- Wizardry (Series Introduction)
- Wizardry: Proving Grounds of the Mad Overlord
- Wizardry: Knight of Diamonds
- Wizardry: Legacy of Llylgamyn
- Wizardry: Llylgamyn Trilogy Version Comparison
- Wizardry: The Return of Werdna
- Wizardry V: Heart of the Maelstrom
- Wizardry: Bane of the Cosmic Forge
- Wizardry: Crusaders of the Dark Savant
- Nemesis: The Wizardry Adventure
- Wizardry: Stones of Arnhem
- Wizardry 8
- Wizardry: Japanese Franchise Outlook
- Wizards & Warriors (2000)
- Wizardry Online
- Wizardry: Robert Woodhead Interview
- Wizardry Mobile Games & Other Media
D.W. Bradley may have left behind the Wizardry series after Crusaders of the Dark Savant, but he wasn’t done with the genre yet. In 1997, he returned with his own company Heuristic Park, and introduced his new project labeled Deep Six to be published as Virgin Entertainment’s first big RPG. The game had almost as much trouble getting done as Wizardry 8, though. It took three more years, a name change to Swords & Sorcery: Come Devils, Come Darkness, then a publisher swap to Activision and yet another name change before the game would get done – and even then “done” comes with a caveat.
In many ways, Wizards & Warriors feels like Bradley’s alternative Wizardry 8. As usual, the player creates a party of six, which Bradley-typical may include a variety of anthropomorphs, including rat and even elefant people. There are also some uncanny similarities in the game worlds, like both games include explorable underwater areas with a variety of fishy enemies. In early versions of the game, it also retained the UI that was so typical of Bradley’s Wizardry titles, with three characters represented on either side. Later they were all moved to the right, though, to make room for the character commands on the left.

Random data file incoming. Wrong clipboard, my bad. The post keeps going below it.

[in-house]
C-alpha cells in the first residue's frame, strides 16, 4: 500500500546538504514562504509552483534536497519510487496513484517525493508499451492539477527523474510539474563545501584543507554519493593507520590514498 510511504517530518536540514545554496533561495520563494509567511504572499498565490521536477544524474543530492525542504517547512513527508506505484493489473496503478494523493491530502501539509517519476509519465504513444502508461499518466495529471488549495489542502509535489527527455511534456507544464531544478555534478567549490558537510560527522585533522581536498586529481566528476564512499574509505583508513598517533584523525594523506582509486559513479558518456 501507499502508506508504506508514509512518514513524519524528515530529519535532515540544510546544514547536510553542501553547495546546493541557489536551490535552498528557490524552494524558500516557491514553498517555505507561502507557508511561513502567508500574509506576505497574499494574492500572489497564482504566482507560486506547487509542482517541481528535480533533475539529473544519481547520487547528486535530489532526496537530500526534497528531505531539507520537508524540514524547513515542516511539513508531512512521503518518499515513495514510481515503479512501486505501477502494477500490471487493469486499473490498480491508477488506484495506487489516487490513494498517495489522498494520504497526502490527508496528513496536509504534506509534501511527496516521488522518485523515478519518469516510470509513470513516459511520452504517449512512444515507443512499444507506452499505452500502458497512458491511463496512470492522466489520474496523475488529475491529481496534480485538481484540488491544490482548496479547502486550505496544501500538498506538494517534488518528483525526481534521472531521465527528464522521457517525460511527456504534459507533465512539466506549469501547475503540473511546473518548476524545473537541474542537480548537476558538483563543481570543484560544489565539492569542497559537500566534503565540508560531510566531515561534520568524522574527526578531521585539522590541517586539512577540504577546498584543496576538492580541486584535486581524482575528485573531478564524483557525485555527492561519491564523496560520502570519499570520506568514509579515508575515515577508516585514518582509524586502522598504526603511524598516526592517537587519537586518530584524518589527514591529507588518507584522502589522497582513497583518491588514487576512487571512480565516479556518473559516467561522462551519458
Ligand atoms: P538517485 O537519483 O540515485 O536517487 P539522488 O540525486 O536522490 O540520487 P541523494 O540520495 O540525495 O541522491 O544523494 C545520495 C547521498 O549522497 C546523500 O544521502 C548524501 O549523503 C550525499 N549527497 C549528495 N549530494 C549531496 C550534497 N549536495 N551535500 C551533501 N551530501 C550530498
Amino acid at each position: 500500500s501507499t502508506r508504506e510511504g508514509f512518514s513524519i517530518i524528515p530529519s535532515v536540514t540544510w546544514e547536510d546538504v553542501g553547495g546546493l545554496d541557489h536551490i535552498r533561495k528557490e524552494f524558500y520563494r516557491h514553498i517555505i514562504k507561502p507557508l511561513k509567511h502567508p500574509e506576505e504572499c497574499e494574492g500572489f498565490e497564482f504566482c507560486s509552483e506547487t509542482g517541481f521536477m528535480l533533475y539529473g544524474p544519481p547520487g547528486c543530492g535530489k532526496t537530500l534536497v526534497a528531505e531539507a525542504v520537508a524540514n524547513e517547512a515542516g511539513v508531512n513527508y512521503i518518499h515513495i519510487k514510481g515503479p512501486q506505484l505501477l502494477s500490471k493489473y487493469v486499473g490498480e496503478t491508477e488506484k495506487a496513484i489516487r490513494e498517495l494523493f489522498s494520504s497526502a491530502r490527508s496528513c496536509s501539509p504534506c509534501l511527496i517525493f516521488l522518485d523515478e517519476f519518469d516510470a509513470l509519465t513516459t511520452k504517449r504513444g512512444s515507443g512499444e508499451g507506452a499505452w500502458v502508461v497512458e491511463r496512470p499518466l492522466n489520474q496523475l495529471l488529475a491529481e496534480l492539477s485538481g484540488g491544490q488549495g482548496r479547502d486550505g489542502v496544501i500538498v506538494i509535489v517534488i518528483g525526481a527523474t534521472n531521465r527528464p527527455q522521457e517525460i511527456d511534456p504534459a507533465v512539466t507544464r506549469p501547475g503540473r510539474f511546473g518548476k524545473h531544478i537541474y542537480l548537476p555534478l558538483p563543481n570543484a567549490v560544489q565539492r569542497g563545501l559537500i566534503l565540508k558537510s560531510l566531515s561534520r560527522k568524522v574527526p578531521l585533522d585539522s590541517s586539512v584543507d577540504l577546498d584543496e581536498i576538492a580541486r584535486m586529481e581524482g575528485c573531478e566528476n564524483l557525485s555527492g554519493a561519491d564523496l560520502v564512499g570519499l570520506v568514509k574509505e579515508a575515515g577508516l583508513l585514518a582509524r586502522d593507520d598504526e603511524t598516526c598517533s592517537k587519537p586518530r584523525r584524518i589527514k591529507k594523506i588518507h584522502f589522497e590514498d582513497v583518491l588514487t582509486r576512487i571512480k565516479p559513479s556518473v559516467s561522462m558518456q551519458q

With the early presentations, Heuristic park promised players could switch between real time and turn-based modes at any time, but in the final game both were replaced for a weird hybrid system not entirely unlike Wizardry 8 where everything moves in real time, except when the characters clash directly together with an enemy which causes an automatic switch to the turn-based system. So to a degree it’s possible to rake monsters with projectiles while constantly retreating and never changing into combat mode. On the other hand, enemies with ranged attacks are extremely dangerous if the party doesn’t get close to them fast. Originally the game was also supposed to be geared towards competetive multiplayer, a feature that was eventually removed, but not without leaving its traces within the game design. Characters can join guilds according to their classes, and only the members of a guild receive missions there, which are entered in individual quest books for each character. When there is a global quest that applies to all characters, vital items often have to be picked up six times – once for each character, even though the text description implies that there is only one.
There are also aspects that make Wizards & Warriors seem more old-fashioned than the official continuation of the Wizardry series. Towns are back to being represented in menu form, albeit visualized as 2D panoramas, with 3D character models greeting the party inside of the buildings. The campaign also has a very modular feel like the early Wizardry games, where characters can be imported and exported between different parties.
Gladly, the same sense of nostalgia is also true for the dungeons, which are just as tricky as they used to be, full of puzzles, traps and interesting encounters. Even the very first crypt at the beginning tops almost any dungeon in Wizardry 8 (minus the easter eggs) in terms of complexity and the number of secrets to discover.
Unfortunately, Wizards & Warriors is one of the hardest games to run properly without major errors on a modern Windows system. Usually it requires activating a bunch of compatibility options, installing two unofficial patches (ironically, the first of them is actually by Heuristic Park, but Activision never supported it with any QA) and recompressing FMVs and even then deal breakers like the game’s failure to properly refresh the screen or missing textures are the norm rather than the exception.
In 2005, Bradley and Heuristic Park created another, more action-oriented RPG called Dungeon Lords, which was maligned by even more bugs and issues as Wizards & Warriors. Seven years later the developer managed to get an improved and expanded version called Dungeon Lords MMXII done, which solved many but not all of the problems. At one point Heuristic Park also worked on a sequel with the title The Orb and the Oracle, but that was cancelled eventually.